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MontGras Quatro 2007

Bordeaux Red Blends from Chile
  • RP89
14.5% ABV
  • WE90
  • WE90
  • WE90
  • WE91
  • WE90
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3.1 8 Ratings
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3.1 8 Ratings
14.5% ABV

Winemaker Notes

A blend of 30% Cabernet Sauvignon, 30% Malbec, 25% Syrah and 15% Carmenere.

Deep ruby, shading to purple. Black currant, cherries, leather and capsicum; hints of vanilla and fresh-roasted coffee on the nose. Flavorful, full bodied, food-friendly with a good balance between acidity and sweetness of alcohol, as well as fruit and oak. Well-structured and complex, concluding in a long finish.

Well-matched with red meats, hearty casseroles and flavorful cheeses.

Critical Acclaim

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RP 89
Robert Parker's Wine Advocate
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MontGras

MontGras

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MontGras, Chile
Image of winery
VIÑA MONTGRAS, located in Chile’s Colchagua Valley, was established in the early 1990s by brothers Hernán and Eduardo Gras, together with their business partner Cristián Hartwig. Santiago Margozzini serves as head winemaker, with renowned California winemaker Paul Hobbs serving as consultant.

Colchagua Valley, a serene sub-valley of Rapel, is situated in Chile’s Central Region at the heart of the country’s wine-producing zone. Nestled between the Pacific Coastal Range to the west and the snow-capped Andes to the east, this rustic valley is a protected environment with positive maritime influences that foster a terroir ideal for producing quality wines.

Five ranges of MontGras wines are available: Estate, Reserva, Quatro, Limited Edition, and Ninquén.

In 1996 MontGras, along with five other area wineries, founded the Colchagua Valley Wine Route to promote and facilitate tourism and educate the public about the traditions of Chilean winemaking. Guided tours and tastings at MontGras are available Monday through Friday year-round, by appointment only.

A source of reliable, budget-friendly wines and, increasingly, more premium bottlings, Chile is one of South America’s most important wine-producing countries. Long and thin, it is largely isolated geographically, bordered by the Pacific Ocean to the west, the Andes Mountains to the east, and the Atacama desert to the north. These natural borders gave Chile the very favorable benefit of being the only country to avoid the disastrous phylloxera infestation of the late 1800s. As a result, vines can be planted on their own rootstock rather than grafted. Though viticulture was introduced to the country by conquistadors from Spain, today Chile’s wine production is most influenced by the French, who emigrated here in large numbers to escape the blight of phylloxera. These settlers have invested heavily in local vineyards and wineries.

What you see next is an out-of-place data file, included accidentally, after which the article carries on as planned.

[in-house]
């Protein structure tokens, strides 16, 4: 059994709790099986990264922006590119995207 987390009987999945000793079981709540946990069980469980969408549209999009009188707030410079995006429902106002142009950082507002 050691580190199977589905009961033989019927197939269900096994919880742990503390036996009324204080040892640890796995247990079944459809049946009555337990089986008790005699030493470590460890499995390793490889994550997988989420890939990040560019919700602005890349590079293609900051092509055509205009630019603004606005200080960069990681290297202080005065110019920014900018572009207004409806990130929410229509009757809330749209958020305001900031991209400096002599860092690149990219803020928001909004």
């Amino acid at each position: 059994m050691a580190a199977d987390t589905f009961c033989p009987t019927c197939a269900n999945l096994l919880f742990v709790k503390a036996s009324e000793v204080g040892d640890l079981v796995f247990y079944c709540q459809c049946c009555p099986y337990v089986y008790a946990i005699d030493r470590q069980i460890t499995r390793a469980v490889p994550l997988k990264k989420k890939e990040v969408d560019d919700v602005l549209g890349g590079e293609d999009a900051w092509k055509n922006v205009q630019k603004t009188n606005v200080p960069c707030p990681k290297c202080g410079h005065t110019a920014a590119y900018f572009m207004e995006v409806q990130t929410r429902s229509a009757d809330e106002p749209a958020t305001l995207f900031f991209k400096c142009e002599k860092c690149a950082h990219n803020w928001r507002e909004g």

Chile’s vineyards, planted mainly with international varieties, vary widely in climate and soil type from north to south. The Coquimbo region in the far north contains the Elqui and Limari Valleys, where minimal rainfall and intense sunlight are offset by chilly breezes from the Humboldt current to produce cool-climate Chardonnay and Pinot Noir. The Aconcagua region contains the eponymous Aconcagua Valley—hot and dry and home to full-bodied red wines made from Cabernet Sauvignon, Syrah, and Merlot—as well as Casablanca Valley and San Antonio Valley, which focus on light-bodied Pinot Noir and cool-climate whites like Chardonnay and Sauvignon Blanc. The Central Valley is home to the Maipo, Rapel, Curicó, and Maule Valleys, which produce a wide variety of red and white wines. Maipo in particular is known for Carmenère, Chile’s unofficial signature grape. In the up-and-coming southern regions of Bio Bio and Itata, excellent cool-climate Riesling, Chardonnay, and Pinot Noir are made.

Bordeaux Blends

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One of the world’s most classic and popular styles of red wine, Bordeaux-inspired blends have spread from their homeland in France to nearly every corner of the New World, especially in California, Washington, and Australia. Typically based on either Cabernet Sauvignon or Merlot and supported by Cabernet Franc, Malbec, and/or Petit Verdot, these are sometimes referred to in the US as “Meritage” blends. In Bordeaux itself, Cabernet Sauvignon dominates in wines from the Left Bank of the Gironde river, while the Right Bank focuses on Merlot. Often, blends from outside the region are classified as being inspired by one or the other.

In the Glass

Cabernet-based, Left-Bank-styled wines are typically more tannic and structured, while Merlot-based wines modeled after the Right Bank are softer and suppler. Cabernet Franc can add herbal notes, while Malbec and Petit Verdot contribute color and structure. Wines from Bordeaux can be bold and fruit-forward or restrained and earthy, while New World facsimiles tend to emulate the former style. In general, Bordeaux red blends can have aromas and flavors of black currant, cedar, plum, graphite, and violet, with more red fruit flavors when Merlot makes up a high proportion of the blend.

Perfect Pairings

Since Bordeaux red blends are often quite structured and tannic, they pair best with hearty, flavorful, and fatty meat dishes. Any type of steak makes for a classic pairing. Equally welcome with these wines would be beef brisket, pot roast, braised lamb, or smoked duck.

Sommelier Secret

While the region of Bordeaux is limited to a select few approved grape varieties, the New World is free to experiment. Bordeaux blends in California may include Syrah, Petite Sirah, Zinfandel, or virtually any other grape deemed worthy by the winemaker. In Australia, Shiraz is a common component.

LIM247761707_2007 Item# 97078